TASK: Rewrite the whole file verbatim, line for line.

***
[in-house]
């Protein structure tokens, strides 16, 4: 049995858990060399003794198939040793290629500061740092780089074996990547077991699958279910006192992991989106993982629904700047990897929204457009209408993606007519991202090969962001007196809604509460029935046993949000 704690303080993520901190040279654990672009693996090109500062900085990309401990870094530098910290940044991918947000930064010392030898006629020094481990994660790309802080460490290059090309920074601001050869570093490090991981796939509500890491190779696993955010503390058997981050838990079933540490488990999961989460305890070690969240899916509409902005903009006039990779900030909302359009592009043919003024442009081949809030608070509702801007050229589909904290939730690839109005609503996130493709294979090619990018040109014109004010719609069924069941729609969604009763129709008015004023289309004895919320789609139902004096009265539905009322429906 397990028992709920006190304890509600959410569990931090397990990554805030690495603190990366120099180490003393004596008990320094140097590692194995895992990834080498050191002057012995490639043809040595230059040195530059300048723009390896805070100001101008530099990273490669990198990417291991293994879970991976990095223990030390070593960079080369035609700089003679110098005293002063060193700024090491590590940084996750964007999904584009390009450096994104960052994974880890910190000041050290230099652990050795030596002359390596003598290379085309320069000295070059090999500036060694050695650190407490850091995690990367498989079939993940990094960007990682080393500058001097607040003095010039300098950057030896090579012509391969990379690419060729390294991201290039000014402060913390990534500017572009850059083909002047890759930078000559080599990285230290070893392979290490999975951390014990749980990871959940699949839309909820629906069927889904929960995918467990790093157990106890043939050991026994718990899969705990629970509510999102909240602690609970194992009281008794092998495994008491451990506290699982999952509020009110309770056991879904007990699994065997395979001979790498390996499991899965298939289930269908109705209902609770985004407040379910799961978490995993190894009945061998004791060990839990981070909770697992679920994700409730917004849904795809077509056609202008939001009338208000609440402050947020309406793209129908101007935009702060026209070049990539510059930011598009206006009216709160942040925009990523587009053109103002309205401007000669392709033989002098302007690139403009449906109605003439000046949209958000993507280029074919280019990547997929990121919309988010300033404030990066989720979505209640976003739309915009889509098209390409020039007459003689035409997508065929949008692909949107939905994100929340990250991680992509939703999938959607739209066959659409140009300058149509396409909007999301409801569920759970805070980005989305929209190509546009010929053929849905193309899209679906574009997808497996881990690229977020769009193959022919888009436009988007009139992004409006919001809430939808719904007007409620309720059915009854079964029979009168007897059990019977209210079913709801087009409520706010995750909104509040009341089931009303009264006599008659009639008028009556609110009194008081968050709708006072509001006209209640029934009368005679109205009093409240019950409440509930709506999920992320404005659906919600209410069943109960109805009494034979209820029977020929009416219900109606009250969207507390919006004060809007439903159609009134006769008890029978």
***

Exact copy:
[in-house]
């Protein structure tokens, strides 16, 4: 049995858990060399003794198939040793290629500061740092780089074996990547077991699958279910006192992991989106993982629904700047990897929204457009209408993606007519991202090969962001007196809604509460029935046993949000 704690303080993520901190040279654990672009693996090109500062900085990309401990870094530098910290940044991918947000930064010392030898006629020094481990994660790309802080460490290059090309920074601001050869570093490090991981796939509500890491190779696993955010503390058997981050838990079933540490488990999961989460305890070690969240899916509409902005903009006039990779900030909302359009592009043919003024442009081949809030608070509702801007050229589909904290939730690839109005609503996130493709294979090619990018040109014109004010719609069924069941729609969604009763129709008015004023289309004895919320789609139902004096009265539905009322429906 397990028992709920006190304890509600959410569990931090397990990554805030690495603190990366120099180490003393004596008990320094140097590692194995895992990834080498050191002057012995490639043809040595230059040195530059300048723009390896805070100001101008530099990273490669990198990417291991293994879970991976990095223990030390070593960079080369035609700089003679110098005293002063060193700024090491590590940084996750964007999904584009390009450096994104960052994974880890910190000041050290230099652990050795030596002359390596003598290379085309320069000295070059090999500036060694050695650190407490850091995690990367498989079939993940990094960007990682080393500058001097607040003095010039300098950057030896090579012509391969990379690419060729390294991201290039000014402060913390990534500017572009850059083909002047890759930078000559080599990285230290070893392979290490999975951390014990749980990871959940699949839309909820629906069927889904929960995918467990790093157990106890043939050991026994718990899969705990629970509510999102909240602690609970194992009281008794092998495994008491451990506290699982999952509020009110309770056991879904007990699994065997395979001979790498390996499991899965298939289930269908109705209902609770985004407040379910799961978490995993190894009945061998004791060990839990981070909770697992679920994700409730917004849904795809077509056609202008939001009338208000609440402050947020309406793209129908101007935009702060026209070049990539510059930011598009206006009216709160942040925009990523587009053109103002309205401007000669392709033989002098302007690139403009449906109605003439000046949209958000993507280029074919280019990547997929990121919309988010300033404030990066989720979505209640976003739309915009889509098209390409020039007459003689035409997508065929949008692909949107939905994100929340990250991680992509939703999938959607739209066959659409140009300058149509396409909007999301409801569920759970805070980005989305929209190509546009010929053929849905193309899209679906574009997808497996881990690229977020769009193959022919888009436009988007009139992004409006919001809430939808719904007007409620309720059915009854079964029979009168007897059990019977209210079913709801087009409520706010995750909104509040009341089931009303009264006599008659009639008028009556609110009194008081968050709708006072509001006209209640029934009368005679109205009093409240019950409440509930709506999920992320404005659906919600209410069943109960109805009494034979209820029977020929009416219900109606009250969207507390919006004060809007439903159609009134006769008890029978």